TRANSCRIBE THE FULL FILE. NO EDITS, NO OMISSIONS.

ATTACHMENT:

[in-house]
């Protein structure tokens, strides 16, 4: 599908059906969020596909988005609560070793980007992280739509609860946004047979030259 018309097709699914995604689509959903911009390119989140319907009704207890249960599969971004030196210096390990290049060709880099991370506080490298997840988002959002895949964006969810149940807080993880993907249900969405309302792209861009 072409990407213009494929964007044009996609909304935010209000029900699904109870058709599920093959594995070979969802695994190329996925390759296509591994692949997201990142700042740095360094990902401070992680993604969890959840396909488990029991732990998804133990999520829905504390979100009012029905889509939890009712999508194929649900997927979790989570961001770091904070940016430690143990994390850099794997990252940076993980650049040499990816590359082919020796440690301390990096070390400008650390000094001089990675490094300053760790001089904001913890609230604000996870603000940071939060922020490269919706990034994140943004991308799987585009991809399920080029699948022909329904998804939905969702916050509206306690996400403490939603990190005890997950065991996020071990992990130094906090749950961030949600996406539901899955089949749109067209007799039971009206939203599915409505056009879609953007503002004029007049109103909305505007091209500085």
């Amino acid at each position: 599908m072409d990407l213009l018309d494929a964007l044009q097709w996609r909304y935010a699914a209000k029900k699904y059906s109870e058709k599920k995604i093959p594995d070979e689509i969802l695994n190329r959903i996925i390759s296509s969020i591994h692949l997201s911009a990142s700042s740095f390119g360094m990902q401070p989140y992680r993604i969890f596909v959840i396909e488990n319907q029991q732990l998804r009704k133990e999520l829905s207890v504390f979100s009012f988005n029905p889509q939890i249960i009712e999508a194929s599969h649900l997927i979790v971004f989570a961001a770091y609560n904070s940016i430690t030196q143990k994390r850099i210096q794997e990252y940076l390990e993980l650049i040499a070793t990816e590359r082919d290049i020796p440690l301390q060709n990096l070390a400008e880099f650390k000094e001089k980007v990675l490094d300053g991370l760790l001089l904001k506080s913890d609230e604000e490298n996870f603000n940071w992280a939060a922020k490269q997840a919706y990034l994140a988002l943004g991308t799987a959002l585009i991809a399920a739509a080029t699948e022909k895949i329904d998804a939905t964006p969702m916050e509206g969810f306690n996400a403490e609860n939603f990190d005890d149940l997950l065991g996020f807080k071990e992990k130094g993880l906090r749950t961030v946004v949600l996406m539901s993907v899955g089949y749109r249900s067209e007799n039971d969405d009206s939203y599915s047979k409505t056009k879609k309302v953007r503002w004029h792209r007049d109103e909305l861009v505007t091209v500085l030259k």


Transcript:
[in-house]
């Protein structure tokens, strides 16, 4: 599908059906969020596909988005609560070793980007992280739509609860946004047979030259 018309097709699914995604689509959903911009390119989140319907009704207890249960599969971004030196210096390990290049060709880099991370506080490298997840988002959002895949964006969810149940807080993880993907249900969405309302792209861009 072409990407213009494929964007044009996609909304935010209000029900699904109870058709599920093959594995070979969802695994190329996925390759296509591994692949997201990142700042740095360094990902401070992680993604969890959840396909488990029991732990998804133990999520829905504390979100009012029905889509939890009712999508194929649900997927979790989570961001770091904070940016430690143990994390850099794997990252940076993980650049040499990816590359082919020796440690301390990096070390400008650390000094001089990675490094300053760790001089904001913890609230604000996870603000940071939060922020490269919706990034994140943004991308799987585009991809399920080029699948022909329904998804939905969702916050509206306690996400403490939603990190005890997950065991996020071990992990130094906090749950961030949600996406539901899955089949749109067209007799039971009206939203599915409505056009879609953007503002004029007049109103909305505007091209500085």
């Amino acid at each position: 599908m072409d990407l213009l018309d494929a964007l044009q097709w996609r909304y935010a699914a209000k029900k699904y059906s109870e058709k599920k995604i093959p594995d070979e689509i969802l695994n190329r959903i996925i390759s296509s969020i591994h692949l997201s911009a990142s700042s740095f390119g360094m990902q401070p989140y992680r993604i969890f596909v959840i396909e488990n319907q029991q732990l998804r009704k133990e999520l829905s207890v504390f979100s009012f988005n029905p889509q939890i249960i009712e999508a194929s599969h649900l997927i979790v971004f989570a961001a770091y609560n904070s940016i430690t030196q143990k994390r850099i210096q794997e990252y940076l390990e993980l650049i040499a070793t990816e590359r082919d290049i020796p440690l301390q060709n990096l070390a400008e880099f650390k000094e001089k980007v990675l490094d300053g991370l760790l001089l904001k506080s913890d609230e604000e490298n996870f603000n940071w992280a939060a922020k490269q997840a919706y990034l994140a988002l943004g991308t799987a959002l585009i991809a399920a739509a080029t699948e022909k895949i329904d998804a939905t964006p969702m916050e509206g969810f306690n996400a403490e609860n939603f990190d005890d149940l997950l065991g996020f807080k071990e992990k130094g993880l906090r749950t961030v946004v949600l996406m539901s993907v899955g089949y749109r249900s067209e007799n039971d969405d009206s939203y599915s047979k409505t056009k879609k309302v953007r503002w004029h792209r007049d109103e909305l861009v505007t091209v500085l030259k």